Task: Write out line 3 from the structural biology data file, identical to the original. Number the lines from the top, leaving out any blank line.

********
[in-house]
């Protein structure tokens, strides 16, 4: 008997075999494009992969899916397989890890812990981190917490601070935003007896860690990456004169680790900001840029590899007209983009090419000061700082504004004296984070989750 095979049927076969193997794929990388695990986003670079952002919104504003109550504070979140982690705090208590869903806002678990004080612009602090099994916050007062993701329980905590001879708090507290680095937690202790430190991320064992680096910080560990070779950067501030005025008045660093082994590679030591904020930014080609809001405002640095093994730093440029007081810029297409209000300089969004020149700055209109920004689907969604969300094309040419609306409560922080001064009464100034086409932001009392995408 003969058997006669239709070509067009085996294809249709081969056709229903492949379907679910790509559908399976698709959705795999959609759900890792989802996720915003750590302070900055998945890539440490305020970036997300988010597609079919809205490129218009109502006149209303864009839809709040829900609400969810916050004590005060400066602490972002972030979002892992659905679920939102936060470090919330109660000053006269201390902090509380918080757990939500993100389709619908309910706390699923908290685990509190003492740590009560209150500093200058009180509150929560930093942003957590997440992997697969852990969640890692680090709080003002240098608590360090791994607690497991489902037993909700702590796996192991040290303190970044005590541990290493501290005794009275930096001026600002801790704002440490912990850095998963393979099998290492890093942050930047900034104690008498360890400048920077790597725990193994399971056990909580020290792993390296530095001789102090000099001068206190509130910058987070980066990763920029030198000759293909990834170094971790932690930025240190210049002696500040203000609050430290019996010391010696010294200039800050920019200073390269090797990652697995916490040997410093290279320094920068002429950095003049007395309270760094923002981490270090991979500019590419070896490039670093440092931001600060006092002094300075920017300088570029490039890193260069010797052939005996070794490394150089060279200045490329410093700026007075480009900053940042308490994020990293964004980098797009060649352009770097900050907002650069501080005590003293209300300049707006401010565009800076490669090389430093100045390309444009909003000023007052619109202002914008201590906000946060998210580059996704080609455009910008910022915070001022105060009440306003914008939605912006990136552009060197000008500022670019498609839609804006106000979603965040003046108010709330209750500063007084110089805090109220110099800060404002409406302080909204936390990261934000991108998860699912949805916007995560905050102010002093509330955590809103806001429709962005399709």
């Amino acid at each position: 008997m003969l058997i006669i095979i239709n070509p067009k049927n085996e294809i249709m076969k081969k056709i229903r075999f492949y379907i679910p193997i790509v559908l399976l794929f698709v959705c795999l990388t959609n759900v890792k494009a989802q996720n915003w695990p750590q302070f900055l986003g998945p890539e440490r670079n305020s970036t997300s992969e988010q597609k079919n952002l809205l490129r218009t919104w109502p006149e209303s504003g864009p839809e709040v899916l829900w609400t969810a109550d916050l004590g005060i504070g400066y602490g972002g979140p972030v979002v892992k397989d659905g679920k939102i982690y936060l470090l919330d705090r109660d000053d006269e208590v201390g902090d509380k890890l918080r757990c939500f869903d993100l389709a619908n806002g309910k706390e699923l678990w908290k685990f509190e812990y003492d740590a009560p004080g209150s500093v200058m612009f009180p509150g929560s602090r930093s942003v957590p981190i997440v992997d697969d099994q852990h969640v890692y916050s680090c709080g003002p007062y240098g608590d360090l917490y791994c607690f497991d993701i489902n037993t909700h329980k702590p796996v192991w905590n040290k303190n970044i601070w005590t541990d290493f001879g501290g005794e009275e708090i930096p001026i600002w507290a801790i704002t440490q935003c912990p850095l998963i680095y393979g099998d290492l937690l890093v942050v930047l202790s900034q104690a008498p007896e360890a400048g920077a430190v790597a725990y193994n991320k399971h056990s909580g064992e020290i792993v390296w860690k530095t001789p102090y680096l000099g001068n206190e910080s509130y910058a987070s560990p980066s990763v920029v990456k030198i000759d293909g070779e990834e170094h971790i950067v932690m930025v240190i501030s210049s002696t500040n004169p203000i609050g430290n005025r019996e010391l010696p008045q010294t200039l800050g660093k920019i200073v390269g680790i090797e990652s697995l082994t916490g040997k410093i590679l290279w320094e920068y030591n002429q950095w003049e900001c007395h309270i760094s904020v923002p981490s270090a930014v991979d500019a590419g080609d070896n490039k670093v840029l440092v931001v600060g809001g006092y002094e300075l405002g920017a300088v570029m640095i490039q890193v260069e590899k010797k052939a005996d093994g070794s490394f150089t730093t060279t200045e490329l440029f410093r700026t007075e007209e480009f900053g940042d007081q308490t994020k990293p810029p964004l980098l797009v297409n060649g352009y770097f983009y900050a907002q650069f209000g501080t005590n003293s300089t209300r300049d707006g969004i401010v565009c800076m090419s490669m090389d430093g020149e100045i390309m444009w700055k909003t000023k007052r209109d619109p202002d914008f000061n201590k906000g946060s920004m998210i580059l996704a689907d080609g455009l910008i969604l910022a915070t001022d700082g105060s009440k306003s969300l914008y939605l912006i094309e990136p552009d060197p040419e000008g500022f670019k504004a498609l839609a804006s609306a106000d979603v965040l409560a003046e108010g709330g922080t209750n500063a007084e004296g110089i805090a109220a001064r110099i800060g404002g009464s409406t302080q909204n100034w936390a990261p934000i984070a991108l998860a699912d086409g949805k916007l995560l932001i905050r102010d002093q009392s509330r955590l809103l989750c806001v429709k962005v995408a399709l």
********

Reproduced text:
């Amino acid at each position: 008997m003969l058997i006669i095979i239709n070509p067009k049927n085996e294809i249709m076969k081969k056709i229903r075999f492949y379907i679910p193997i790509v559908l399976l794929f698709v959705c795999l990388t959609n759900v890792k494009a989802q996720n915003w695990p750590q302070f900055l986003g998945p890539e440490r670079n305020s970036t997300s992969e988010q597609k079919n952002l809205l490129r218009t919104w109502p006149e209303s504003g864009p839809e709040v899916l829900w609400t969810a109550d916050l004590g005060i504070g400066y602490g972002g979140p972030v979002v892992k397989d659905g679920k939102i982690y936060l470090l919330d705090r109660d000053d006269e208590v201390g902090d509380k890890l918080r757990c939500f869903d993100l389709a619908n806002g309910k706390e699923l678990w908290k685990f509190e812990y003492d740590a009560p004080g209150s500093v200058m612009f009180p509150g929560s602090r930093s942003v957590p981190i997440v992997d697969d099994q852990h969640v890692y916050s680090c709080g003002p007062y240098g608590d360090l917490y791994c607690f497991d993701i489902n037993t909700h329980k702590p796996v192991w905590n040290k303190n970044i601070w005590t541990d290493f001879g501290g005794e009275e708090i930096p001026i600002w507290a801790i704002t440490q935003c912990p850095l998963i680095y393979g099998d290492l937690l890093v942050v930047l202790s900034q104690a008498p007896e360890a400048g920077a430190v790597a725990y193994n991320k399971h056990s909580g064992e020290i792993v390296w860690k530095t001789p102090y680096l000099g001068n206190e910080s509130y910058a987070s560990p980066s990763v920029v990456k030198i000759d293909g070779e990834e170094h971790i950067v932690m930025v240190i501030s210049s002696t500040n004169p203000i609050g430290n005025r019996e010391l010696p008045q010294t200039l800050g660093k920019i200073v390269g680790i090797e990652s697995l082994t916490g040997k410093i590679l290279w320094e920068y030591n002429q950095w003049e900001c007395h309270i760094s904020v923002p981490s270090a930014v991979d500019a590419g080609d070896n490039k670093v840029l440092v931001v600060g809001g006092y002094e300075l405002g920017a300088v570029m640095i490039q890193v260069e590899k010797k052939a005996d093994g070794s490394f150089t730093t060279t200045e490329l440029f410093r700026t007075e007209e480009f900053g940042d007081q308490t994020k990293p810029p964004l980098l797009v297409n060649g352009y770097f983009y900050a907002q650069f209000g501080t005590n003293s300089t209300r300049d707006g969004i401010v565009c800076m090419s490669m090389d430093g020149e100045i390309m444009w700055k909003t000023k007052r209109d619109p202002d914008f000061n201590k906000g946060s920004m998210i580059l996704a689907d080609g455009l910008i969604l910022a915070t001022d700082g105060s009440k306003s969300l914008y939605l912006i094309e990136p552009d060197p040419e000008g500022f670019k504004a498609l839609a804006s609306a106000d979603v965040l409560a003046e108010g709330g922080t209750n500063a007084e004296g110089i805090a109220a001064r110099i800060g404002g009464s409406t302080q909204n100034w936390a990261p934000i984070a991108l998860a699912d086409g949805k916007l995560l932001i905050r102010d002093q009392s509330r955590l809103l989750c806001v429709k962005v995408a399709l």